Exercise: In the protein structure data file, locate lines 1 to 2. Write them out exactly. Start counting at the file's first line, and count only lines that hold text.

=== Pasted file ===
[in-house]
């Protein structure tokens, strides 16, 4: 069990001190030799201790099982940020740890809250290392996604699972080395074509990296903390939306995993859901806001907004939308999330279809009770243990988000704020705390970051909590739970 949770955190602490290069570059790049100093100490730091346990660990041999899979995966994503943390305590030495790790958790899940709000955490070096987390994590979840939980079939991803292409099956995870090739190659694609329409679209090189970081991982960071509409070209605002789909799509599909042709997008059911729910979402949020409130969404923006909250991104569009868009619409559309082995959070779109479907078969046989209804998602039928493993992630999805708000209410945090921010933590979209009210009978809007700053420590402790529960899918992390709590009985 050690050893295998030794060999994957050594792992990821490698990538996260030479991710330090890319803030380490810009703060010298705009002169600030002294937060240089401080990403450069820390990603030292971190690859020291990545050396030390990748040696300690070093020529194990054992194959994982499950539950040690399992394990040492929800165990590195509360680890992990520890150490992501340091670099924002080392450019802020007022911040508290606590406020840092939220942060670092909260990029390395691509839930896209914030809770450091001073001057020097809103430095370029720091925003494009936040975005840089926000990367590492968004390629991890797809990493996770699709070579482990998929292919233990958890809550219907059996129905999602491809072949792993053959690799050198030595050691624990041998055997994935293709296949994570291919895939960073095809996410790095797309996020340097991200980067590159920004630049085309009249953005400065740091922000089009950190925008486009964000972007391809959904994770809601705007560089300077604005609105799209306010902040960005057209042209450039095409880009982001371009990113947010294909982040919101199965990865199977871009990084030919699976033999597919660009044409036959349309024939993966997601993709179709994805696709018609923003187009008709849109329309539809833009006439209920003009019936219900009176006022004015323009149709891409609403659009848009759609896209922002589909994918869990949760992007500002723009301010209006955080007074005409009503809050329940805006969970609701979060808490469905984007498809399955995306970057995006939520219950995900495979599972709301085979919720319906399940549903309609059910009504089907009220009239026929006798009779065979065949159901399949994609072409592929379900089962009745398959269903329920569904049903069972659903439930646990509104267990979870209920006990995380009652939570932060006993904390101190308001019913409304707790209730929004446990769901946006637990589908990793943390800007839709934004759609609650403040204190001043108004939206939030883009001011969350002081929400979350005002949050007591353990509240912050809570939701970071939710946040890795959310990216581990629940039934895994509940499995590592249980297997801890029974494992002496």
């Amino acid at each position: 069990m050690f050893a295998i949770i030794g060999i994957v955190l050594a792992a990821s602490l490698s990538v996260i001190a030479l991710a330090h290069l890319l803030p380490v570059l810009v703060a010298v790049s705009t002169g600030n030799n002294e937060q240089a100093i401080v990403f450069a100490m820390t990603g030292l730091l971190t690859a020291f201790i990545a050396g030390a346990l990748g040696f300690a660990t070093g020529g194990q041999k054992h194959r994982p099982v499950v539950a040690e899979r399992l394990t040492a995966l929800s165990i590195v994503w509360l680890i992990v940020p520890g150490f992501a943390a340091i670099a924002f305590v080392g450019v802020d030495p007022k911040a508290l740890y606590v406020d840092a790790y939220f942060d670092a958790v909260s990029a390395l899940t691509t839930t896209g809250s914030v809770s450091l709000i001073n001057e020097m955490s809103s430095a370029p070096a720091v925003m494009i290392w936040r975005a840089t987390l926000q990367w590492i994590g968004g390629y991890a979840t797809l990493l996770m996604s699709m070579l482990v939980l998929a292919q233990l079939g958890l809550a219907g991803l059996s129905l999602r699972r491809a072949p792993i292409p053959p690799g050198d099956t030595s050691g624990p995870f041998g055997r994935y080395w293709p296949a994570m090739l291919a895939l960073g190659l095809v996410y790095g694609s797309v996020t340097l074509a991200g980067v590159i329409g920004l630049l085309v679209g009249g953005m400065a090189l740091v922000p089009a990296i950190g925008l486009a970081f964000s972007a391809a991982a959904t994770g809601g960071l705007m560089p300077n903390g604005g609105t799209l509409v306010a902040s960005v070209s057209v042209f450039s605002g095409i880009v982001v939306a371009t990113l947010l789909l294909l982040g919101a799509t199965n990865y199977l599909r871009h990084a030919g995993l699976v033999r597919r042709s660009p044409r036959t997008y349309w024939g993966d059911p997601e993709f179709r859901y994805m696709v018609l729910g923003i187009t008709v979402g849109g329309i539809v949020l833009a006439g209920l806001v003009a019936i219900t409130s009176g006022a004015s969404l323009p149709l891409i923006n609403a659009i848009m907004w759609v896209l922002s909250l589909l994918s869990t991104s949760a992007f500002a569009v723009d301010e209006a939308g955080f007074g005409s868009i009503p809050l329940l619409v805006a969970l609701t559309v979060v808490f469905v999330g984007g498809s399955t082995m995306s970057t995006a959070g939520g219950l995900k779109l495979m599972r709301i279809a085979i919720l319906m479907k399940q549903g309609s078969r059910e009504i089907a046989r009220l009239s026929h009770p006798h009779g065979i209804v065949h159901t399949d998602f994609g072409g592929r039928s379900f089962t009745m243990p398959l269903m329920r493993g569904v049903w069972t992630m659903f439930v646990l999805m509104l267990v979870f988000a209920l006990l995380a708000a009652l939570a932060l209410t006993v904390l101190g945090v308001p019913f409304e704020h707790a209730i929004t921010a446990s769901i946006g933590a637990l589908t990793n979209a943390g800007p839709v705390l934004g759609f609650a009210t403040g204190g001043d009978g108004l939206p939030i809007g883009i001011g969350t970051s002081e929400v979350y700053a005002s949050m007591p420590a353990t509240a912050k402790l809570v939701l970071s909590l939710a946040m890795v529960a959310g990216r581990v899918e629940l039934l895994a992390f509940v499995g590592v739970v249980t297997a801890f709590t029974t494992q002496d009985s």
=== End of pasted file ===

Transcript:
[in-house]
């Protein structure tokens, strides 16, 4: 069990001190030799201790099982940020740890809250290392996604699972080395074509990296903390939306995993859901806001907004939308999330279809009770243990988000704020705390970051909590739970 949770955190602490290069570059790049100093100490730091346990660990041999899979995966994503943390305590030495790790958790899940709000955490070096987390994590979840939980079939991803292409099956995870090739190659694609329409679209090189970081991982960071509409070209605002789909799509599909042709997008059911729910979402949020409130969404923006909250991104569009868009619409559309082995959070779109479907078969046989209804998602039928493993992630999805708000209410945090921010933590979209009210009978809007700053420590402790529960899918992390709590009985 050690050893295998030794060999994957050594792992990821490698990538996260030479991710330090890319803030380490810009703060010298705009002169600030002294937060240089401080990403450069820390990603030292971190690859020291990545050396030390990748040696300690070093020529194990054992194959994982499950539950040690399992394990040492929800165990590195509360680890992990520890150490992501340091670099924002080392450019802020007022911040508290606590406020840092939220942060670092909260990029390395691509839930896209914030809770450091001073001057020097809103430095370029720091925003494009936040975005840089926000990367590492968004390629991890797809990493996770699709070579482990998929292919233990958890809550219907059996129905999602491809072949792993053959690799050198030595050691624990041998055997994935293709296949994570291919895939960073095809996410790095797309996020340097991200980067590159920004630049085309009249953005400065740091922000089009950190925008486009964000972007391809959904994770809601705007560089300077604005609105799209306010902040960005057209042209450039095409880009982001371009990113947010294909982040919101199965990865199977871009990084030919699976033999597919660009044409036959349309024939993966997601993709179709994805696709018609923003187009008709849109329309539809833009006439209920003009019936219900009176006022004015323009149709891409609403659009848009759609896209922002589909994918869990949760992007500002723009301010209006955080007074005409009503809050329940805006969970609701979060808490469905984007498809399955995306970057995006939520219950995900495979599972709301085979919720319906399940549903309609059910009504089907009220009239026929006798009779065979065949159901399949994609072409592929379900089962009745398959269903329920569904049903069972659903439930646990509104267990979870209920006990995380009652939570932060006993904390101190308001019913409304707790209730929004446990769901946006637990589908990793943390800007839709934004759609609650403040204190001043108004939206939030883009001011969350002081929400979350005002949050007591353990509240912050809570939701970071939710946040890795959310990216581990629940039934895994509940499995590592249980297997801890029974494992002496």